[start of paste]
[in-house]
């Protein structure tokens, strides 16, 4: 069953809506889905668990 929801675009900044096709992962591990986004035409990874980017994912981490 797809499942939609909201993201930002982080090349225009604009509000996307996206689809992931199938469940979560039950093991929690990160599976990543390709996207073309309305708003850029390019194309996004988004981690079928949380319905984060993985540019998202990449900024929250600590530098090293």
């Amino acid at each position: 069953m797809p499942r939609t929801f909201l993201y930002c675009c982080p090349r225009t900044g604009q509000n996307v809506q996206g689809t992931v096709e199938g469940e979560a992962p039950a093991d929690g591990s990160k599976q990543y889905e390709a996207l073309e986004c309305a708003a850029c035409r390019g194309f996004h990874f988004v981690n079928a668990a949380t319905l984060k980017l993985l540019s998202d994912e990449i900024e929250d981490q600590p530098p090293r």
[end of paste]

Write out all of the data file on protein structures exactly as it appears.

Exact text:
[in-house]
């Protein structure tokens, strides 16, 4: 069953809506889905668990 929801675009900044096709992962591990986004035409990874980017994912981490 797809499942939609909201993201930002982080090349225009604009509000996307996206689809992931199938469940979560039950093991929690990160599976990543390709996207073309309305708003850029390019194309996004988004981690079928949380319905984060993985540019998202990449900024929250600590530098090293």
């Amino acid at each position: 069953m797809p499942r939609t929801f909201l993201y930002c675009c982080p090349r225009t900044g604009q509000n996307v809506q996206g689809t992931v096709e199938g469940e979560a992962p039950a093991d929690g591990s990160k599976q990543y889905e390709a996207l073309e986004c309305a708003a850029c035409r390019g194309f996004h990874f988004v981690n079928a668990a949380t319905l984060k980017l993985l540019s998202d994912e990449i900024e929250d981490q600590p530098p090293r």